RIVERVIEW — Rep. Ross Spano, R-Dover, is having trouble sleeping.
It could be that while in Tallahassee, he's like a like a college kid, crashing on a futon. But it could also be the onslaught of concerns racing through his head each night: a big event the next morning, an upcoming speech, selecting which bills to sponsor.
"I'm not sure I really knew how crazy it would get," Spano said from his district office. "But it's getting a lot crazier than I thought it would."
As a "small-business guy" and attorney, Spano considered himself a busy person. But since taking office, his schedule has redefined the term jam-packed. In Tallahassee, Spano said he engages in back-to-back meetings about every 15 minutes.
"You're jumping from one topic to the next, and each topic you're expected to have some awareness of and knowledge about it and to know which direction you're heading on it and what you believe . . ." he said.
Spano, 46, pledged to read each bill he votes on — in its entirety — plus the staff analysis. He also maintains an open-door policy with constituents.
"Obviously, they're very knowledgeable about those issues, and they want you to have that same level of knowledge and interest," he said. "I do have the interest, but it's impossible for me to have the level of knowledge they do."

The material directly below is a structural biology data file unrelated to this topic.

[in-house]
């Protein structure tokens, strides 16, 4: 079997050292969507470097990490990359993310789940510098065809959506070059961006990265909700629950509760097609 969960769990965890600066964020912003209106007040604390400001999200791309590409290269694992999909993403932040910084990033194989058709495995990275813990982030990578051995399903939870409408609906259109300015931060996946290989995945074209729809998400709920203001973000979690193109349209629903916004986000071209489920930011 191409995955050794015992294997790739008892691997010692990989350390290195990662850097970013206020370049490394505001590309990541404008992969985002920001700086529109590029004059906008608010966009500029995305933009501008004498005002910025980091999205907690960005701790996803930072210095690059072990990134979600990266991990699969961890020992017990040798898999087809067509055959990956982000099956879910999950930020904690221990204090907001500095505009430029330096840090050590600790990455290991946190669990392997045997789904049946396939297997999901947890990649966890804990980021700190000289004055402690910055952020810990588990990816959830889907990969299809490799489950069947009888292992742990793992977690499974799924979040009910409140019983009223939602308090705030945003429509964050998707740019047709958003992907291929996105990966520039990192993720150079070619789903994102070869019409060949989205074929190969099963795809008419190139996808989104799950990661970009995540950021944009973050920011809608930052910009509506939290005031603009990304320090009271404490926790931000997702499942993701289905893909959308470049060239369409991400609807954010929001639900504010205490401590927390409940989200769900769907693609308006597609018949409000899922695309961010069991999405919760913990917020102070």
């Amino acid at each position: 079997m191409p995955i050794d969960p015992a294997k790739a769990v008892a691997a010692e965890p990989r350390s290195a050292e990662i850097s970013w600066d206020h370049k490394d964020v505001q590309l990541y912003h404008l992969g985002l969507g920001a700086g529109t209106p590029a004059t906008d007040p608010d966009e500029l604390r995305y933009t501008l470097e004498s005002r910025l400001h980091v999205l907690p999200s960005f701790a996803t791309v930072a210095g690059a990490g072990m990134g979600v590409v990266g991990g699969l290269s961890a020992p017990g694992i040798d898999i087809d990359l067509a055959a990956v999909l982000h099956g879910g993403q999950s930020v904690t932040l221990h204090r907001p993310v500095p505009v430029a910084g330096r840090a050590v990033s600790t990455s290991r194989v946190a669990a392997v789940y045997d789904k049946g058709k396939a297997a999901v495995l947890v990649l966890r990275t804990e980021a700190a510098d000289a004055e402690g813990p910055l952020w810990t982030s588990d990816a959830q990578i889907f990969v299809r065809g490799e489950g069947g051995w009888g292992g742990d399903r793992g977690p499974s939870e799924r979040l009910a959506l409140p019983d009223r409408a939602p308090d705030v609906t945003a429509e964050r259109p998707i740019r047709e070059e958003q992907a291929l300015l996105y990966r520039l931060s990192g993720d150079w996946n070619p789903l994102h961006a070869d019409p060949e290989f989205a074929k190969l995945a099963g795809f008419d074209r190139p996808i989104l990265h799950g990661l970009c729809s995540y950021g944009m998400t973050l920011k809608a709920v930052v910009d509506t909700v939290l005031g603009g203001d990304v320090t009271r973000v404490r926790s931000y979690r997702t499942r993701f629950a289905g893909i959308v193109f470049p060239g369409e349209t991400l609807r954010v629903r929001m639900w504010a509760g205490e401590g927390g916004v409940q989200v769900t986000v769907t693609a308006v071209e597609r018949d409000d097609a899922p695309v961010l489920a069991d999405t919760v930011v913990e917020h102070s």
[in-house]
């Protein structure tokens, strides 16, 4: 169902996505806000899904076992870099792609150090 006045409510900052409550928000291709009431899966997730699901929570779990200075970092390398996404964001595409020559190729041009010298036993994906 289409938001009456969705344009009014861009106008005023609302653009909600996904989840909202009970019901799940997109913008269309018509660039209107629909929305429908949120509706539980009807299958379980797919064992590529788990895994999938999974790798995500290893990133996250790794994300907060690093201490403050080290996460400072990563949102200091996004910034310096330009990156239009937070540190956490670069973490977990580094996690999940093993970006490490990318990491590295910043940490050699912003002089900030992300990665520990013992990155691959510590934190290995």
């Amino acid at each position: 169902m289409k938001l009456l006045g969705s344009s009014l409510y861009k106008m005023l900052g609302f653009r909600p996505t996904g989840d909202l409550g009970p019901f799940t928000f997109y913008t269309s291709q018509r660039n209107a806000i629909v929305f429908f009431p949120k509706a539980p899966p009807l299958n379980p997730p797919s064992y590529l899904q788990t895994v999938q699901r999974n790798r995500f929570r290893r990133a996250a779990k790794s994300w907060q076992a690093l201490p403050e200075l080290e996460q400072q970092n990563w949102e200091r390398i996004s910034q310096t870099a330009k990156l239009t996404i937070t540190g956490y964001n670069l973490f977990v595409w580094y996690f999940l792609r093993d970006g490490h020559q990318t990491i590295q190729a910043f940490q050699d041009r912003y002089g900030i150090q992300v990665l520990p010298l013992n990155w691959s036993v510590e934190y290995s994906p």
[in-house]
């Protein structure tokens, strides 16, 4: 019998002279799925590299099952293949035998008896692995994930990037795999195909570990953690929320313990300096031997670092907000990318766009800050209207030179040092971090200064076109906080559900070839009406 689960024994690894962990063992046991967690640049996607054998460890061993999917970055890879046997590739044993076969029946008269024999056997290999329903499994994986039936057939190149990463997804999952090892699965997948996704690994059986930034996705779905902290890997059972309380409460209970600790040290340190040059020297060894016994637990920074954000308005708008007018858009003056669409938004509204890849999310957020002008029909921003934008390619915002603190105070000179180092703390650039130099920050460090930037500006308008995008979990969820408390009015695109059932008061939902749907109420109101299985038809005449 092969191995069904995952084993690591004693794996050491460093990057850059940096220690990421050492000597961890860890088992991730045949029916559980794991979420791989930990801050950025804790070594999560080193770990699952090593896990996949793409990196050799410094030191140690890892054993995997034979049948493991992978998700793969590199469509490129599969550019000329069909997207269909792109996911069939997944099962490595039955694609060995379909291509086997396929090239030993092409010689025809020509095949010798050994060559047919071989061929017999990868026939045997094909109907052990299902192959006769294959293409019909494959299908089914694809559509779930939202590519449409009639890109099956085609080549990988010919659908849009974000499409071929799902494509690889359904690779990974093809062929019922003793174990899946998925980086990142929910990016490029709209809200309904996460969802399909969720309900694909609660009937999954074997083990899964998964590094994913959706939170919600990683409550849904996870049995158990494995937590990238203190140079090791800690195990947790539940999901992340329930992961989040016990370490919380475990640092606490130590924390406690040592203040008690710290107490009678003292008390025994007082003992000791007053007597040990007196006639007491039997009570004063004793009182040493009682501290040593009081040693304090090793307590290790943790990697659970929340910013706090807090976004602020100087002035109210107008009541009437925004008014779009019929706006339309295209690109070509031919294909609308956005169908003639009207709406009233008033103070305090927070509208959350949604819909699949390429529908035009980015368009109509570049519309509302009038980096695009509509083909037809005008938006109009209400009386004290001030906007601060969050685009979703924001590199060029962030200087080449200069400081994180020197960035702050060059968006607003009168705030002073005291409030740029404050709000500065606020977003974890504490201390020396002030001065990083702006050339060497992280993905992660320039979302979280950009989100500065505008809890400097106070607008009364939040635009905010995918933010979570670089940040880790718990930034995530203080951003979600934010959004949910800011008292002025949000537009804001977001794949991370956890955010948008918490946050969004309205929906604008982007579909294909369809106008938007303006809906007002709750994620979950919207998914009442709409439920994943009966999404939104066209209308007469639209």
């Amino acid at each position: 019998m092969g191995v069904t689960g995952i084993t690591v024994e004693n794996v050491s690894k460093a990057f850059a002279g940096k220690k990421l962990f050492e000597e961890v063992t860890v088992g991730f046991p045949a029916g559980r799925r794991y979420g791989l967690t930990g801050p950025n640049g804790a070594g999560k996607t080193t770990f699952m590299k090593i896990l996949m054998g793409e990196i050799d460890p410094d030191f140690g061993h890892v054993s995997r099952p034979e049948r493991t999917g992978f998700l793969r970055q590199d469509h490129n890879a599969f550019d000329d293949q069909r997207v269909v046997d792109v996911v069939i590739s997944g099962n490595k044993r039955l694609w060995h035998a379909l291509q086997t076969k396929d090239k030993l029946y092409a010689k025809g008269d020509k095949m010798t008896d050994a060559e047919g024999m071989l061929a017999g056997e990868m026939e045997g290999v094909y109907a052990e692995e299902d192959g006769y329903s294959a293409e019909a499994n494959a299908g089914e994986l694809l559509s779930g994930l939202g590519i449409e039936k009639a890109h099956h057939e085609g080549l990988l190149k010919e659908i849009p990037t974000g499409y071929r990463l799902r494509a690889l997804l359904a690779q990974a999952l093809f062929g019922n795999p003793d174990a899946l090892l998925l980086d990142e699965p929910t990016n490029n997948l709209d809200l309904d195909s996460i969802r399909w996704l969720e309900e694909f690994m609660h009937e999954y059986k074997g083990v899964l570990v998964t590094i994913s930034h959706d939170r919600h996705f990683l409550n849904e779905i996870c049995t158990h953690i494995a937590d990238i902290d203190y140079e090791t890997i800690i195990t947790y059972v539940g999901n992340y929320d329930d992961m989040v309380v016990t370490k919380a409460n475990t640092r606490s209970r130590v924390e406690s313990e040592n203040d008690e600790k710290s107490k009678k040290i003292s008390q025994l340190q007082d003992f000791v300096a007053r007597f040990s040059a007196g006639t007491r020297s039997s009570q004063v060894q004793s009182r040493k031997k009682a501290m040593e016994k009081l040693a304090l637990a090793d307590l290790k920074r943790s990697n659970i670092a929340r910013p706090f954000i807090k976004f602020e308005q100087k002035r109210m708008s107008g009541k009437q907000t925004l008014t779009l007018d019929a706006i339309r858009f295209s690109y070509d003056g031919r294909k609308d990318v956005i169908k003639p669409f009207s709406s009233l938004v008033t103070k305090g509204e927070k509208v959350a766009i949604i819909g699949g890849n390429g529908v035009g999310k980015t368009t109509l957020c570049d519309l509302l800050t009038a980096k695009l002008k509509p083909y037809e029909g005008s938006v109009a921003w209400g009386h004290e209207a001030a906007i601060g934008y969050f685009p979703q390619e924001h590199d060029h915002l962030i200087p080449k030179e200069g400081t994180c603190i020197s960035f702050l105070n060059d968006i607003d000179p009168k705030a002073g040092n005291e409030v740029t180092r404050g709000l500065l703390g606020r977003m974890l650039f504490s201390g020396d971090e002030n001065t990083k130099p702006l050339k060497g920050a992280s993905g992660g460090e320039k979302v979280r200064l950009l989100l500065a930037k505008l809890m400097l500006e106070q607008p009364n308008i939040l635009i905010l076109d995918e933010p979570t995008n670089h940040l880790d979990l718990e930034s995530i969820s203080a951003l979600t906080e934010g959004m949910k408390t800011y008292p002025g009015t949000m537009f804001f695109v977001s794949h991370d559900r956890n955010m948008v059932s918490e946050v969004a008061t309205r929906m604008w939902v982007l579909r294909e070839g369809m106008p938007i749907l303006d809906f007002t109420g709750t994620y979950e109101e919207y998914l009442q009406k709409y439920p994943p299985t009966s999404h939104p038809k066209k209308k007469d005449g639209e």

Instead of that paralyzing his efforts, it motivates. Spano plans to work harder than others, know the rules and do his research. He's also surrounding himself with people who have been there longer, including staff, senior members and lobbyists.
"I like to hear all sides," he said. "I ask a lot of questions. Probably more than they want me to ask."
The extensive questions stem from his experience as a lawyer. Although he recognizes that lobbyists can be a resource, he said he's uncomfortable with the amount of influence they wield.
"I want my decisions to be rooted in equity, in fairness and in the right policy, not in who has the most money or the loudest voice," Spano said.
In fact, his interests trend more toward the voiceless. One bill he's sponsoring seeks to help human-trafficking victims petition to have a criminal record expunged if they can prove it was a result of victimization or coercion through trafficking.
It's not hard to tell the issues he's passionate about. He'll sit up in his chair and talk faster, as if he has to squeeze every word out before the attention shifts.
He's confident his colleagues will consider the best ideas this session, not just those that fall along party lines or are sent down from leadership.
"There's a change taking place," he said. "We're looking at who's working hardest, who's the brightest. It's not just based on seniority."
Caitlin Johnston can be reached at email@example.com or (813) 225-3111.